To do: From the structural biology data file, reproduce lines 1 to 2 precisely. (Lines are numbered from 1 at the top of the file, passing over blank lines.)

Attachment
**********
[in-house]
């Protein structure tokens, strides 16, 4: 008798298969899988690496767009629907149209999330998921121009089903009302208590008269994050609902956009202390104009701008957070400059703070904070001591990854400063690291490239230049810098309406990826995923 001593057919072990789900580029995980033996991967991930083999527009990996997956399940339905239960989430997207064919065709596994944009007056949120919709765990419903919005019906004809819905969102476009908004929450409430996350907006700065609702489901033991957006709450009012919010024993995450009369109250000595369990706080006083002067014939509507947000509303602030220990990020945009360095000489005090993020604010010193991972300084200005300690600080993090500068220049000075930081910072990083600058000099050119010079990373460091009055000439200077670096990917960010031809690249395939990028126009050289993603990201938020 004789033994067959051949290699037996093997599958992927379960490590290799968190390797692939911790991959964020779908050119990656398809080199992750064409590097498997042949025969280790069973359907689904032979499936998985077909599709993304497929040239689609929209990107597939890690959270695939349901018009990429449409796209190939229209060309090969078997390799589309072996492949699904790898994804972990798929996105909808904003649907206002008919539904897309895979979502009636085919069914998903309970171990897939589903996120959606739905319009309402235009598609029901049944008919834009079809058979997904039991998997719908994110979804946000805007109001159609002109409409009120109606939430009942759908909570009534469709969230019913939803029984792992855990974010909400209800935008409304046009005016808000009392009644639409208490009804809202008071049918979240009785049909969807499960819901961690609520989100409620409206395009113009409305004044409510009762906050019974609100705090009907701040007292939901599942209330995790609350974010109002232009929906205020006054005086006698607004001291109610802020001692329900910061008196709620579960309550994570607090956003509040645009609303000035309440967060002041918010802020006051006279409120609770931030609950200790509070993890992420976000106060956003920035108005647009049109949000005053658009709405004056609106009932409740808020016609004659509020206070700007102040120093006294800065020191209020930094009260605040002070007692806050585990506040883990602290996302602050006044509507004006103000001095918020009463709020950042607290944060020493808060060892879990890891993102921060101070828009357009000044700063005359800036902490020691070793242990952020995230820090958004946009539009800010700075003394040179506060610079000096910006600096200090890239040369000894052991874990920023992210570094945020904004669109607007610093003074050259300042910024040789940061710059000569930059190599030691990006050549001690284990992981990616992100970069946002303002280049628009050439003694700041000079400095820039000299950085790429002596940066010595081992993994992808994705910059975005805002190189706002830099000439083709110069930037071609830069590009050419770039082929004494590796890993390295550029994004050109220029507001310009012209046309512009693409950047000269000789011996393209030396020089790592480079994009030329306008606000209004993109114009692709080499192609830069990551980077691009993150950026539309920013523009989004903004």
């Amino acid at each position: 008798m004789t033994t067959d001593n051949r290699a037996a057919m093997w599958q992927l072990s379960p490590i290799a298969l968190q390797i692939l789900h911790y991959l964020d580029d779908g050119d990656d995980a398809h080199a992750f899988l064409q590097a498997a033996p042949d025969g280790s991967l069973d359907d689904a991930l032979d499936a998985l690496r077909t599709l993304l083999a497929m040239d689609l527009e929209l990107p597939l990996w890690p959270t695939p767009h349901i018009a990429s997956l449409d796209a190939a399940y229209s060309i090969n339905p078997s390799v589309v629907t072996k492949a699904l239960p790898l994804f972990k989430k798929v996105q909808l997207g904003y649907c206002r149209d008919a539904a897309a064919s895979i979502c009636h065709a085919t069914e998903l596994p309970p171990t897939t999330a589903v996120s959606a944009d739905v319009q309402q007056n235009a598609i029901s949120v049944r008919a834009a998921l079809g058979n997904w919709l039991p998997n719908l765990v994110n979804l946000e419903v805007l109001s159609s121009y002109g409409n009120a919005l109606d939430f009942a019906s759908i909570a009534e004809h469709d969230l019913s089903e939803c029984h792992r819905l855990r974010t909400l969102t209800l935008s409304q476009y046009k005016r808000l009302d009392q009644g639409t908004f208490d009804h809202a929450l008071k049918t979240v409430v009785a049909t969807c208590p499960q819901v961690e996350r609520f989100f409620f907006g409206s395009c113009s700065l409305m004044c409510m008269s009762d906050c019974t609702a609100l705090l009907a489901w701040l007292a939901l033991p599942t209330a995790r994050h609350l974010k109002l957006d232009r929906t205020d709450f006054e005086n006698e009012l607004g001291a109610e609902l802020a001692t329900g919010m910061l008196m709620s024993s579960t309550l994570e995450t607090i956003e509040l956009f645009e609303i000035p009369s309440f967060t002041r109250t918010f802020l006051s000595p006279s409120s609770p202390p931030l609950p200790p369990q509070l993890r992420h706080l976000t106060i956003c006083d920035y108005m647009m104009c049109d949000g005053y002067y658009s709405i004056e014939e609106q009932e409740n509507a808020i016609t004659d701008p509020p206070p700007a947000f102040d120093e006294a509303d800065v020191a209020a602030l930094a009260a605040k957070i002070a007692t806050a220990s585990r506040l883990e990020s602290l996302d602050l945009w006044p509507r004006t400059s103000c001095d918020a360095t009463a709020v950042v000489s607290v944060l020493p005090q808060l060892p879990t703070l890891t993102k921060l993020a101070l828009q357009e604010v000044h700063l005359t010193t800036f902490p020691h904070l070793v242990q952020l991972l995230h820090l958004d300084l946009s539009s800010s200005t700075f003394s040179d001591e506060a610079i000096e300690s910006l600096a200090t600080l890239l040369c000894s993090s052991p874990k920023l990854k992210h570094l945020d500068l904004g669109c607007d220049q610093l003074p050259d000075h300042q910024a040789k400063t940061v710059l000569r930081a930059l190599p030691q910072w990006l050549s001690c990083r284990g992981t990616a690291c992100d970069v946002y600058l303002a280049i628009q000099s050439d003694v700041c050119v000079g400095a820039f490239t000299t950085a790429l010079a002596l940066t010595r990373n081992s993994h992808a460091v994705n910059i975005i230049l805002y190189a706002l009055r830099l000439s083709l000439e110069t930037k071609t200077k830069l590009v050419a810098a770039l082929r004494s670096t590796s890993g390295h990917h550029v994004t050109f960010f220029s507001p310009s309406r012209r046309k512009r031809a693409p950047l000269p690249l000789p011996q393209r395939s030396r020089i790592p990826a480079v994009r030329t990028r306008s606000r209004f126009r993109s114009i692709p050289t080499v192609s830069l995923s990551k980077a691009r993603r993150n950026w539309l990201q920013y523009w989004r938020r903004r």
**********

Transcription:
[in-house]
């Protein structure tokens, strides 16, 4: 008798298969899988690496767009629907149209999330998921121009089903009302208590008269994050609902956009202390104009701008957070400059703070904070001591990854400063690291490239230049810098309406990826995923 001593057919072990789900580029995980033996991967991930083999527009990996997956399940339905239960989430997207064919065709596994944009007056949120919709765990419903919005019906004809819905969102476009908004929450409430996350907006700065609702489901033991957006709450009012919010024993995450009369109250000595369990706080006083002067014939509507947000509303602030220990990020945009360095000489005090993020604010010193991972300084200005300690600080993090500068220049000075930081910072990083600058000099050119010079990373460091009055000439200077670096990917960010031809690249395939990028126009050289993603990201938020 004789033994067959051949290699037996093997599958992927379960490590290799968190390797692939911790991959964020779908050119990656398809080199992750064409590097498997042949025969280790069973359907689904032979499936998985077909599709993304497929040239689609929209990107597939890690959270695939349901018009990429449409796209190939229209060309090969078997390799589309072996492949699904790898994804972990798929996105909808904003649907206002008919539904897309895979979502009636085919069914998903309970171990897939589903996120959606739905319009309402235009598609029901049944008919834009079809058979997904039991998997719908994110979804946000805007109001159609002109409409009120109606939430009942759908909570009534469709969230019913939803029984792992855990974010909400209800935008409304046009005016808000009392009644639409208490009804809202008071049918979240009785049909969807499960819901961690609520989100409620409206395009113009409305004044409510009762906050019974609100705090009907701040007292939901599942209330995790609350974010109002232009929906205020006054005086006698607004001291109610802020001692329900910061008196709620579960309550994570607090956003509040645009609303000035309440967060002041918010802020006051006279409120609770931030609950200790509070993890992420976000106060956003920035108005647009049109949000005053658009709405004056609106009932409740808020016609004659509020206070700007102040120093006294800065020191209020930094009260605040002070007692806050585990506040883990602290996302602050006044509507004006103000001095918020009463709020950042607290944060020493808060060892879990890891993102921060101070828009357009000044700063005359800036902490020691070793242990952020995230820090958004946009539009800010700075003394040179506060610079000096910006600096200090890239040369000894052991874990920023992210570094945020904004669109607007610093003074050259300042910024040789940061710059000569930059190599030691990006050549001690284990992981990616992100970069946002303002280049628009050439003694700041000079400095820039000299950085790429002596940066010595081992993994992808994705910059975005805002190189706002830099000439083709110069930037071609830069590009050419770039082929004494590796890993390295550029994004050109220029507001310009012209046309512009693409950047000269000789011996393209030396020089790592480079994009030329306008606000209004993109114009692709080499192609830069990551980077691009993150950026539309920013523009989004903004």